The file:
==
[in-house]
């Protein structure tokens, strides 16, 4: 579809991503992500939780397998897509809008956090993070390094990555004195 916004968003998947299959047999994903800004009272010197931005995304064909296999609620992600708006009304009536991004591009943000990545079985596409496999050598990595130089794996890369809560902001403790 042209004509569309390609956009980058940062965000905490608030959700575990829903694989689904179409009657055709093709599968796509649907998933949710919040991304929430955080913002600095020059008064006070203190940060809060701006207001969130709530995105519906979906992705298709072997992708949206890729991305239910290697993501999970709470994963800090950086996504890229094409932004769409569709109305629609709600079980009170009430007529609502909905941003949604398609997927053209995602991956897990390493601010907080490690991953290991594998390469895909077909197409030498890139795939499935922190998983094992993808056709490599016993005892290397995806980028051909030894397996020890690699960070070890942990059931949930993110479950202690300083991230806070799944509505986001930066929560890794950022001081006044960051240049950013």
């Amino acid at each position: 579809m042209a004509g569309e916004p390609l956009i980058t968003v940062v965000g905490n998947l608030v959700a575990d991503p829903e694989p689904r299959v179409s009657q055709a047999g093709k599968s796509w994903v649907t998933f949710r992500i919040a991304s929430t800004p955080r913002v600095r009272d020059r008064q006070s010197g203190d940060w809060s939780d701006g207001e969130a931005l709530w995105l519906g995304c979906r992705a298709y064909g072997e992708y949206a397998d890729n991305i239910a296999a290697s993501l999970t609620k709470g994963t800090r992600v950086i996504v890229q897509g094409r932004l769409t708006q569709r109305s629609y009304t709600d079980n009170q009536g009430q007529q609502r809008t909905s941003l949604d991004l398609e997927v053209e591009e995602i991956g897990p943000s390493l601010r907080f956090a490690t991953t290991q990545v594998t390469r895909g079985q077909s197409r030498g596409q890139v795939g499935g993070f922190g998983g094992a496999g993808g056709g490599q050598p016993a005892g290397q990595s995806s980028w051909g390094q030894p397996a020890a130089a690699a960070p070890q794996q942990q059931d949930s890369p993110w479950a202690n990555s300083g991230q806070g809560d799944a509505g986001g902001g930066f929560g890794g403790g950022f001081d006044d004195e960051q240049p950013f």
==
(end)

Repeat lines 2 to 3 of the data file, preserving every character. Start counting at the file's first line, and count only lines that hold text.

């Protein structure tokens, strides 16, 4: 579809991503992500939780397998897509809008956090993070390094990555004195 916004968003998947299959047999994903800004009272010197931005995304064909296999609620992600708006009304009536991004591009943000990545079985596409496999050598990595130089794996890369809560902001403790 042209004509569309390609956009980058940062965000905490608030959700575990829903694989689904179409009657055709093709599968796509649907998933949710919040991304929430955080913002600095020059008064006070203190940060809060701006207001969130709530995105519906979906992705298709072997992708949206890729991305239910290697993501999970709470994963800090950086996504890229094409932004769409569709109305629609709600079980009170009430007529609502909905941003949604398609997927053209995602991956897990390493601010907080490690991953290991594998390469895909077909197409030498890139795939499935922190998983094992993808056709490599016993005892290397995806980028051909030894397996020890690699960070070890942990059931949930993110479950202690300083991230806070799944509505986001930066929560890794950022001081006044960051240049950013």
């Amino acid at each position: 579809m042209a004509g569309e916004p390609l956009i980058t968003v940062v965000g905490n998947l608030v959700a575990d991503p829903e694989p689904r299959v179409s009657q055709a047999g093709k599968s796509w994903v649907t998933f949710r992500i919040a991304s929430t800004p955080r913002v600095r009272d020059r008064q006070s010197g203190d940060w809060s939780d701006g207001e969130a931005l709530w995105l519906g995304c979906r992705a298709y064909g072997e992708y949206a397998d890729n991305i239910a296999a290697s993501l999970t609620k709470g994963t800090r992600v950086i996504v890229q897509g094409r932004l769409t708006q569709r109305s629609y009304t709600d079980n009170q009536g009430q007529q609502r809008t909905s941003l949604d991004l398609e997927v053209e591009e995602i991956g897990p943000s390493l601010r907080f956090a490690t991953t290991q990545v594998t390469r895909g079985q077909s197409r030498g596409q890139v795939g499935g993070f922190g998983g094992a496999g993808g056709g490599q050598p016993a005892g290397q990595s995806s980028w051909g390094q030894p397996a020890a130089a690699a960070p070890q794996q942990q059931d949930s890369p993110w479950a202690n990555s300083g991230q806070g809560d799944a509505g986001g902001g930066f929560g890794g403790g950022f001081d006044d004195e960051q240049p950013f």